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Neighbors piled into SUV to escape flooding in Hudson

HUDSON — As the outer bands of Hurricane Hermine lashed coastal Pasco County, Jennifer Webb woke up to rising water in her Hudson Beach home.

It was 1 a.m., the start of a harrowing ordeal that she and her three young children barely escaped.

"It was already ankle deep," said Webb, 36, smoking a cigarette outside the Mike Fasano Regional Hurricane Shelter in Hudson.

LIVE BLOG: The latest on Hurricane Hermine's impact on Tampa Bay area

Webb, who lives near a canal on Conner Street, said that when she opened the front door of her home, things got worse.

"The water rushed in," said Webb as her son Nicholas, 3, tugged at her shirt. "It was now knee deep."

Webb was among 33 people from areas including Green Key and Hudson Beach who sought refuge at locations including the shelter during the storm surge from Hermine. In addition, five people were rescued in Hernando County, including a pregnant woman and her 5-year-old child.

As rain continued to fall, Webb and her neighbors hopped into Webb's Ford Explorer. "There were 12 people who got in," she said. "Four adults and eight children from three families."

The loaded SUV pulled away with no time to spare.

"Another inch of water and we couldn't have gotten the Explorer out."

Everyone made it to the shelter safely.

Hours later, her Chevy Impala was still parked in the flooded driveway. Though the water had receded, it left its mark on the house and front porch.

Around noon, Conner Drive still looked like a small river.

Still, not everyone on the street left.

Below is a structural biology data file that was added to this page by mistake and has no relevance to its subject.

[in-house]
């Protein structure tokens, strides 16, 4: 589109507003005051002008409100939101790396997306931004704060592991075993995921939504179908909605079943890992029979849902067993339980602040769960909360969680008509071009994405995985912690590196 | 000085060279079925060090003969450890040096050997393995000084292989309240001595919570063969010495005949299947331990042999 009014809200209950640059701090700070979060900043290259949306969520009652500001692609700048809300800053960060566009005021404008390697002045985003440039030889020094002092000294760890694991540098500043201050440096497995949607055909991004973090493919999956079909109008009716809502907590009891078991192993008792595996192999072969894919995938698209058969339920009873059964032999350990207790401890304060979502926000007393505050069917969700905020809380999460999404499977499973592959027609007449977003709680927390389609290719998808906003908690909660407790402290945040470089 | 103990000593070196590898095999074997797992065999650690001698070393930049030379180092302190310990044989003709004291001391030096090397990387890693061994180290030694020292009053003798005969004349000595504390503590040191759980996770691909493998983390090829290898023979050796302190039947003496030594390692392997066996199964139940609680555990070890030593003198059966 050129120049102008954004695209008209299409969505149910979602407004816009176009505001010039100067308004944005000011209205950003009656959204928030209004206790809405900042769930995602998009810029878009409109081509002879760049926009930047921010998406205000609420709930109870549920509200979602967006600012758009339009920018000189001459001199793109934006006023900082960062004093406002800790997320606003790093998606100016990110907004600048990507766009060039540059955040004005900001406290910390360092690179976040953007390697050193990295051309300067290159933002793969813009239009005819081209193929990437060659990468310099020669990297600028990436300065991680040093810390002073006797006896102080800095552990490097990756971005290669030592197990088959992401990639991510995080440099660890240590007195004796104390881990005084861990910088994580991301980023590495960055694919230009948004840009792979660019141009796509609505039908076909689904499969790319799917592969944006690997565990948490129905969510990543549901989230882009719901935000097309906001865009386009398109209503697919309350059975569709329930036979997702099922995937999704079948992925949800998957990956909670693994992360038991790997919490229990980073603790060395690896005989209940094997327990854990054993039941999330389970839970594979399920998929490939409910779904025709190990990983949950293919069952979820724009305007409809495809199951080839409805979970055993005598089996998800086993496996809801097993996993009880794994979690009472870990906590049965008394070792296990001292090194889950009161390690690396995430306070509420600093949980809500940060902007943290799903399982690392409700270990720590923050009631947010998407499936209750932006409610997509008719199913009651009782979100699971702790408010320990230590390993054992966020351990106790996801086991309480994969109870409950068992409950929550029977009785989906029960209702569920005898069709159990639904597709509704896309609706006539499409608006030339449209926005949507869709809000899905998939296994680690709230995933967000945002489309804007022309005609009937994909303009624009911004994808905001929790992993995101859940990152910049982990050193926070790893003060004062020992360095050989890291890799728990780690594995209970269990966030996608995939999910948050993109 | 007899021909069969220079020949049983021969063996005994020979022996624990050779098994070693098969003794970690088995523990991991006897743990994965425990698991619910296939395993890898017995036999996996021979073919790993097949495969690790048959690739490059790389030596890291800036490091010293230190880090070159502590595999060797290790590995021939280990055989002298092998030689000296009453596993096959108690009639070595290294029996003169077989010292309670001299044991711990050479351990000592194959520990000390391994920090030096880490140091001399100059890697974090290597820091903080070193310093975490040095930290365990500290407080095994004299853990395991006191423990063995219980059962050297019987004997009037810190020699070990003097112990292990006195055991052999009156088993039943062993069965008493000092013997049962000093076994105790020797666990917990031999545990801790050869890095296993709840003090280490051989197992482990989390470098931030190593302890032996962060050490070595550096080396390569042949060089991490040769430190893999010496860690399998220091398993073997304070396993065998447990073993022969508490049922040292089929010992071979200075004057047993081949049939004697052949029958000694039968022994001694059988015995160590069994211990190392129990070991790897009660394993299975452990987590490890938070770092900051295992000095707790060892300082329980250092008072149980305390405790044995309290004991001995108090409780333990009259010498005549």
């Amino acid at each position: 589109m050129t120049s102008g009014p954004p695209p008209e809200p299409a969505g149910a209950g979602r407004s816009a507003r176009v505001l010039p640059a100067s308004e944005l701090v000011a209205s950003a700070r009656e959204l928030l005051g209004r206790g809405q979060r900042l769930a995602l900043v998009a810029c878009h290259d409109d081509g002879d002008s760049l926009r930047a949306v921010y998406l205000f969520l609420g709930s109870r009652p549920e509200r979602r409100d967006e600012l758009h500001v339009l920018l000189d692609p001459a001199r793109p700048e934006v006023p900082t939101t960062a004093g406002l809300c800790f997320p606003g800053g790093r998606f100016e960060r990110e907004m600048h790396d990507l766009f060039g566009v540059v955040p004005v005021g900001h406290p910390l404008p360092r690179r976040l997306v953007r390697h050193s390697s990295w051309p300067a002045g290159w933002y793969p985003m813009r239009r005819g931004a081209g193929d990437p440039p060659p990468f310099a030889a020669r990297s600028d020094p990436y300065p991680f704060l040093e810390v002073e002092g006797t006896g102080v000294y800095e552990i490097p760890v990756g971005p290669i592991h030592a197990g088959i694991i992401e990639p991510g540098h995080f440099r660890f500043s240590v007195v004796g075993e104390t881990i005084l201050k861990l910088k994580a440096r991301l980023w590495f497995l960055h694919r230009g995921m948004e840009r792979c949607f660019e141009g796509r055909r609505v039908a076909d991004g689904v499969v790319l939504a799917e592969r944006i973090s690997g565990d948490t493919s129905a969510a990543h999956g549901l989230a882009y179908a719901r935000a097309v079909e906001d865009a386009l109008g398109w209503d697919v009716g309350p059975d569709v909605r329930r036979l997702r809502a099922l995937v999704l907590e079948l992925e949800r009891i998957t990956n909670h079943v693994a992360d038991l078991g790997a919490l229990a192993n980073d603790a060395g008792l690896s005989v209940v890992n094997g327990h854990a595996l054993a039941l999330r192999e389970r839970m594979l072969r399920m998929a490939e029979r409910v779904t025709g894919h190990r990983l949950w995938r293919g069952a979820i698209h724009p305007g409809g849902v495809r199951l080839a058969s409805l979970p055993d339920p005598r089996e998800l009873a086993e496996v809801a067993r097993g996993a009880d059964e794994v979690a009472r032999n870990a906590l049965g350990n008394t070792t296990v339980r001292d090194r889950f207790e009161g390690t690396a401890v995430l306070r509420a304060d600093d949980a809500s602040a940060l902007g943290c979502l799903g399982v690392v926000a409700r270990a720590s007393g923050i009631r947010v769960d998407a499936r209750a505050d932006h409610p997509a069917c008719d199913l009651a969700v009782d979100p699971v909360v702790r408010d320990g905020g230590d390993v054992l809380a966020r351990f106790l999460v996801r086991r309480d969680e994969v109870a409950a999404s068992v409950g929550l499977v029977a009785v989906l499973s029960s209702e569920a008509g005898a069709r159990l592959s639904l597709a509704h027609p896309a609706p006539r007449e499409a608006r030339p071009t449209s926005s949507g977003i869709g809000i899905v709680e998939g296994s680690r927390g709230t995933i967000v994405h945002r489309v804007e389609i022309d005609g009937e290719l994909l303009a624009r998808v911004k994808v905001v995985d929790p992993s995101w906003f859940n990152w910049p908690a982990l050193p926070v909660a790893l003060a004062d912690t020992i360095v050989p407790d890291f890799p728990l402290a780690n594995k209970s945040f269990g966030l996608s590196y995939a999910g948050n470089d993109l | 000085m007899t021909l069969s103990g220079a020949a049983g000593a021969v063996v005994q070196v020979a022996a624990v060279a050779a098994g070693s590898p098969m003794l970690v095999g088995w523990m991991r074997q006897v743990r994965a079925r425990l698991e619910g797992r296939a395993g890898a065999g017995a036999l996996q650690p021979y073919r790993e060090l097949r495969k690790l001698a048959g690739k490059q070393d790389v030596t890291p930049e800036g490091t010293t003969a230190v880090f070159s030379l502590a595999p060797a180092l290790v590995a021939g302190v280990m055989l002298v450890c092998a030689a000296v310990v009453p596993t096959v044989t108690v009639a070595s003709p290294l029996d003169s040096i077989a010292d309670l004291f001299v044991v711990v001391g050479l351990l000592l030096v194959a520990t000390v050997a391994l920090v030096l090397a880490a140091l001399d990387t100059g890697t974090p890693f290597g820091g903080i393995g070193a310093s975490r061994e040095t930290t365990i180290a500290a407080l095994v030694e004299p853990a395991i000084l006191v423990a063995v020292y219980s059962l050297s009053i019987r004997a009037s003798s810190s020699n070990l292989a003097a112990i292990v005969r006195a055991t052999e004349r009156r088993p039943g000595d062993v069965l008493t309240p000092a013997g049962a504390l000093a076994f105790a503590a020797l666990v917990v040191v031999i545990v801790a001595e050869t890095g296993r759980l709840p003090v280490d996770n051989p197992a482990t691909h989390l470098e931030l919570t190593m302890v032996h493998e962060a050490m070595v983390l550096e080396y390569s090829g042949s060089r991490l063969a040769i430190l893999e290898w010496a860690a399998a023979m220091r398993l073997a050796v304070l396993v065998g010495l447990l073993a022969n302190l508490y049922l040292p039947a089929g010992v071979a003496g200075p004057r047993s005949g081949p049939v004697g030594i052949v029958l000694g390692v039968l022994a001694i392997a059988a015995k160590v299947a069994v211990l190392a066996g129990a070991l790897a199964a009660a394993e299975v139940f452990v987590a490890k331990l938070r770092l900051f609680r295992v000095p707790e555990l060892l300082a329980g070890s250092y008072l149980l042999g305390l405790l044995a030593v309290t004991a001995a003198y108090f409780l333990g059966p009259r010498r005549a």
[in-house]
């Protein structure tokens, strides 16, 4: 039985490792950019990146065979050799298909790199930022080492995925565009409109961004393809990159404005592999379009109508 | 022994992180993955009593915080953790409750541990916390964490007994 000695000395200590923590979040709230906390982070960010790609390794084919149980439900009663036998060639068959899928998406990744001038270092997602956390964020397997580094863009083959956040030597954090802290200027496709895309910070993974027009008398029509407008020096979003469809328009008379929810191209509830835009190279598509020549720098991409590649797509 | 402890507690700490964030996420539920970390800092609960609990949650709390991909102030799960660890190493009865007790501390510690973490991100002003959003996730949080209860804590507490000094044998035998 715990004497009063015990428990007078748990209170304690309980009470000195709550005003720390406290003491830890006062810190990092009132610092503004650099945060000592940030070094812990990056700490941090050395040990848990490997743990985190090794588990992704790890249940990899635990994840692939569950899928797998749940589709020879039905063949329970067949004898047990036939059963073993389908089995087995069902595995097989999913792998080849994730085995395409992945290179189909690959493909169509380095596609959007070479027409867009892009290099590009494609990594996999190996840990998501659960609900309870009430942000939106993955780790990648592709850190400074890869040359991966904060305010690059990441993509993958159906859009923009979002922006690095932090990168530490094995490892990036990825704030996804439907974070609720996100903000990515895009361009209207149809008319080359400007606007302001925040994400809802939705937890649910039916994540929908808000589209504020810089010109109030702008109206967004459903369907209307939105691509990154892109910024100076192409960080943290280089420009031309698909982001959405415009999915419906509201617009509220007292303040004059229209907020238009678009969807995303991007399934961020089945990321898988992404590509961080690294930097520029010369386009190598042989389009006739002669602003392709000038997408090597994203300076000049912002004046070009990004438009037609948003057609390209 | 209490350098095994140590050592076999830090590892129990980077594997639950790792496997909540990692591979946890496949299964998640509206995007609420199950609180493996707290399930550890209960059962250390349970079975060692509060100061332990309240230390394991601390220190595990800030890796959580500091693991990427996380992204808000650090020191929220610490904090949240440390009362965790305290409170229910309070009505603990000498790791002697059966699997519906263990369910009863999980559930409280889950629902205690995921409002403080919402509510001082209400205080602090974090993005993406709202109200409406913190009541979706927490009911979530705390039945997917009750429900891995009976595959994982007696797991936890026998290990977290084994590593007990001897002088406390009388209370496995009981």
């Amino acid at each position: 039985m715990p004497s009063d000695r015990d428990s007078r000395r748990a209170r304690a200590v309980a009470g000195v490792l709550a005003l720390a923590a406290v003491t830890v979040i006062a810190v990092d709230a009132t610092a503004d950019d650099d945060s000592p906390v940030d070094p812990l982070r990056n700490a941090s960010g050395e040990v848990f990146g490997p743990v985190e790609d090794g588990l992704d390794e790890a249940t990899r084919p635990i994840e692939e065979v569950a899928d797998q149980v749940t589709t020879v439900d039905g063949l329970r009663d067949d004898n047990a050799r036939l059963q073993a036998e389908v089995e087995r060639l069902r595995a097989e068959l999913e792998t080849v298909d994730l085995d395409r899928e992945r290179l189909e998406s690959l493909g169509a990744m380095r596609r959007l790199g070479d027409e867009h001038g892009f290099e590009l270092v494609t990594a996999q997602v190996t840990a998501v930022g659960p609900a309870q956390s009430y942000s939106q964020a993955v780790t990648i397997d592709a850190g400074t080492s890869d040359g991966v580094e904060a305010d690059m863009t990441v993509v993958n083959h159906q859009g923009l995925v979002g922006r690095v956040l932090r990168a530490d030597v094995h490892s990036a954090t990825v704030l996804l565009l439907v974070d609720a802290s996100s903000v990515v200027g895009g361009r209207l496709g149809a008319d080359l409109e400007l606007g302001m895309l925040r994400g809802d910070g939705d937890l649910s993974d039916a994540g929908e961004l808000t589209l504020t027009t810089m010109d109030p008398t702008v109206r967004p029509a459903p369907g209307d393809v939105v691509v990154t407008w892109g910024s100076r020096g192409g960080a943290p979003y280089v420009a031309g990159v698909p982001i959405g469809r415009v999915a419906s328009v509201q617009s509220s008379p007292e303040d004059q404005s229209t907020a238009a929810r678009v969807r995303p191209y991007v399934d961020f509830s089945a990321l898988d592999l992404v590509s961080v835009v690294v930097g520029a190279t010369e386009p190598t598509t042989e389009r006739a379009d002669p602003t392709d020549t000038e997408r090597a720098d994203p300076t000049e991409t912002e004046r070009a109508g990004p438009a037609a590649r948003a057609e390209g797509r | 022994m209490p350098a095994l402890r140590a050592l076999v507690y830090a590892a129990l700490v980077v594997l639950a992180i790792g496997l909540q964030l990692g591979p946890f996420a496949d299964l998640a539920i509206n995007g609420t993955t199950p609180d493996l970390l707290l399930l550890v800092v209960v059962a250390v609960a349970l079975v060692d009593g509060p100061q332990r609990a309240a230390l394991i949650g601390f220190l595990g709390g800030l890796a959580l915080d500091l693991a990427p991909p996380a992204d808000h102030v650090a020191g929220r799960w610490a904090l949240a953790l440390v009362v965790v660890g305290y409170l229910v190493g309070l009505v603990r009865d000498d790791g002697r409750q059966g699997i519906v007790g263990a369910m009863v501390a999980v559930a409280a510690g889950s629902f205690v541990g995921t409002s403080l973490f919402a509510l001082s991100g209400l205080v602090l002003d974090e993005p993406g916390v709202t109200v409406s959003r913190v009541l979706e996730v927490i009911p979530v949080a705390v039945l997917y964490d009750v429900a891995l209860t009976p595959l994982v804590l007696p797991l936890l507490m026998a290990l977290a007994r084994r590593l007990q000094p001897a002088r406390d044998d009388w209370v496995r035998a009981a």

"My trailer is pretty high, so I stayed," said Buzz Deschaine, a burly man with a bushy beard who makes chicken coops for a living. "The water took away a couple of my pallets."

For Deschaine, who was walking through the water carrying a portable drill, the storm was mainly an inconvenience.

"I have some cleaning up to do."

Ellen Feiler, 54, of 14709 Kingfisher Lane in Hudson Beach, was asleep when she heard someone pounding on her door at 2 a.m.

"It was my neighbors," she said. "They saved my life."

As the house took on water, Feiler, who lives with her 82-year-old mother, Lenora, made their way to the shelter. Now she has to deal with the aftermath

"I have to talk to FEMA and my insurance company," she said, adding that she does not know when she can go back home. "My head is swimming."

The storm was so bad that Rachel Gernaat, 21, couldn't make it to Signal Cove where she lives with her mother, two Great Danes and two cats

"The roads were flooded out," Gernaat said.

Her mother, Ginger Gernaat, 46, stayed behind with the animals — two Great Danes, Storm and Jäger, and two cats, Daisy and Cookie

"It was crazy," Rachel Gernaat said. "The water pushed our bass boat into our yard."

In Hernando County, the Florida Fish and Wildlife Conservation Commission helped the pregnant woman and her 5-year-old as water rose around their home at Wimberley Court in Weeki Wachee, according to a statement from Hernando County Emergency Management.

FWC used boats to rescue two people from a home on Minnow Creek Drive in Hernando Beach and a woman from Ray Drive in Weeki Wachee. All of those rescued went to homes of family or friends.

The flooding in Hudson Beach gave business owners headaches, too.

Sara De La Osa, 45, whose family has owned Sam's Beach Bar for 35 years, was nervously watching the storm Thursday night from her Lutz home.

"I was praying to Mother Nature that she she not be too hard on us."

De La Osa arrived at the bar around 10 p.m. to assess damage.

"We were very lucky," she said. "It could have been worse."

As rain whipped the iconic beach front establishment Friday morning, she waited for contractors to show up so she could determine when to reopen.

At the nearby Port Hudson Marina, Michelle Bittaker was mopping the floor of Get Hooked, a waterfront restaurant and bar. Her main concern was the power outage, and the clock was ticking on the food and beer inside her walk-in fridge and freezer.

Bittaker won't open the restaurant Friday night, normally a busy time at Get Hooked — especially on the Labor Day holiday weekend, she said. But she plans to be back up and running soon.

"It just needs to be cleaned," she said, "because the Gulf of Mexico came into our restaurant."

Staff writer Josh Solomon contributed to this report.